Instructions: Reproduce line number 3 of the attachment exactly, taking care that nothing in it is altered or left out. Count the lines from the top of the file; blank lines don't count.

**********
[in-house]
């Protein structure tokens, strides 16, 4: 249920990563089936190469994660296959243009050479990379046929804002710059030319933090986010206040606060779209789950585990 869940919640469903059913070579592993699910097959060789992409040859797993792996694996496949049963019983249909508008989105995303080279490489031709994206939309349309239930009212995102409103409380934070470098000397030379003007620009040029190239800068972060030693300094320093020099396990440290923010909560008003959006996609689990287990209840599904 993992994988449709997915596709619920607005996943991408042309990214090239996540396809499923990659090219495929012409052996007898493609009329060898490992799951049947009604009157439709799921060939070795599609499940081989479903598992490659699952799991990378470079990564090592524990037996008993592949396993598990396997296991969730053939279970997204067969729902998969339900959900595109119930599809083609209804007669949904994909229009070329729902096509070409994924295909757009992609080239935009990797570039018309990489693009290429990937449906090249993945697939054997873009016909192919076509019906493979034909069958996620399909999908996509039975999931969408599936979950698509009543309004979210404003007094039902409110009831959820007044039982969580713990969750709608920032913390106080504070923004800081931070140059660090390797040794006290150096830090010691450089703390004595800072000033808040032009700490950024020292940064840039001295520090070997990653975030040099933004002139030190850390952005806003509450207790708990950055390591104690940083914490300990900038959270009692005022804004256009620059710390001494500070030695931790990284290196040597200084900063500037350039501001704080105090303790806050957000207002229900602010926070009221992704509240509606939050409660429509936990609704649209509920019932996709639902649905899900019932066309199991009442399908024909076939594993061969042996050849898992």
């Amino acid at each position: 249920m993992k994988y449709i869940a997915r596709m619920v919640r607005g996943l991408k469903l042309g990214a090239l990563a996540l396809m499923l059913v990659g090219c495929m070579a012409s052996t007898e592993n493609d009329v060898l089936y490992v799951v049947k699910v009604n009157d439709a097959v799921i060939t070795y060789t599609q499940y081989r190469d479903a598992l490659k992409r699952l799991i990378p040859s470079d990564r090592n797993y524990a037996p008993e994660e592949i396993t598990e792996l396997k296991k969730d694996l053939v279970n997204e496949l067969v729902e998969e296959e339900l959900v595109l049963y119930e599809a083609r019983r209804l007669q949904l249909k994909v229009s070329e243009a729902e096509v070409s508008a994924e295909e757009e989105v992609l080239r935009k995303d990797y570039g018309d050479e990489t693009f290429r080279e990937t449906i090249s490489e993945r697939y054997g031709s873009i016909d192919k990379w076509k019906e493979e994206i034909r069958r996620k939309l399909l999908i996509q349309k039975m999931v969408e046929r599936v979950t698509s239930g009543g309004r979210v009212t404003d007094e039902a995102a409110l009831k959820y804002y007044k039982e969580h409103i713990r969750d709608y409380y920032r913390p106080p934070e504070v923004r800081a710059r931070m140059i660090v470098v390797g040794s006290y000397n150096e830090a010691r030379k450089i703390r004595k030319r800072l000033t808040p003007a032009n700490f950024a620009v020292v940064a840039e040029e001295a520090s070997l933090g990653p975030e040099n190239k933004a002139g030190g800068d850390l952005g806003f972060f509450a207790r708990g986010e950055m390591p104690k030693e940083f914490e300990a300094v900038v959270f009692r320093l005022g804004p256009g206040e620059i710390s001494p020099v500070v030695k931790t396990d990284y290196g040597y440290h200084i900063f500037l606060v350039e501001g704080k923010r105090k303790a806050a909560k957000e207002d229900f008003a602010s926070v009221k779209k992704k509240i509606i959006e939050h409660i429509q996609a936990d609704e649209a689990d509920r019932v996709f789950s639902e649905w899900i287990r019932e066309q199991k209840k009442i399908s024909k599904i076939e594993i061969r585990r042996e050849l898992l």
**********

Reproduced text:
């Amino acid at each position: 249920m993992k994988y449709i869940a997915r596709m619920v919640r607005g996943l991408k469903l042309g990214a090239l990563a996540l396809m499923l059913v990659g090219c495929m070579a012409s052996t007898e592993n493609d009329v060898l089936y490992v799951v049947k699910v009604n009157d439709a097959v799921i060939t070795y060789t599609q499940y081989r190469d479903a598992l490659k992409r699952l799991i990378p040859s470079d990564r090592n797993y524990a037996p008993e994660e592949i396993t598990e792996l396997k296991k969730d694996l053939v279970n997204e496949l067969v729902e998969e296959e339900l959900v595109l049963y119930e599809a083609r019983r209804l007669q949904l249909k994909v229009s070329e243009a729902e096509v070409s508008a994924e295909e757009e989105v992609l080239r935009k995303d990797y570039g018309d050479e990489t693009f290429r080279e990937t449906i090249s490489e993945r697939y054997g031709s873009i016909d192919k990379w076509k019906e493979e994206i034909r069958r996620k939309l399909l999908i996509q349309k039975m999931v969408e046929r599936v979950t698509s239930g009543g309004r979210v009212t404003d007094e039902a995102a409110l009831k959820y804002y007044k039982e969580h409103i713990r969750d709608y409380y920032r913390p106080p934070e504070v923004r800081a710059r931070m140059i660090v470098v390797g040794s006290y000397n150096e830090a010691r030379k450089i703390r004595k030319r800072l000033t808040p003007a032009n700490f950024a620009v020292v940064a840039e040029e001295a520090s070997l933090g990653p975030e040099n190239k933004a002139g030190g800068d850390l952005g806003f972060f509450a207790r708990g986010e950055m390591p104690k030693e940083f914490e300990a300094v900038v959270f009692r320093l005022g804004p256009g206040e620059i710390s001494p020099v500070v030695k931790t396990d990284y290196g040597y440290h200084i900063f500037l606060v350039e501001g704080k923010r105090k303790a806050a909560k957000e207002d229900f008003a602010s926070v009221k779209k992704k509240i509606i959006e939050h409660i429509q996609a936990d609704e649209a689990d509920r019932v996709f789950s639902e649905w899900i287990r019932e066309q199991k209840k009442i399908s024909k599904i076939e594993i061969r585990r042996e050849l898992l």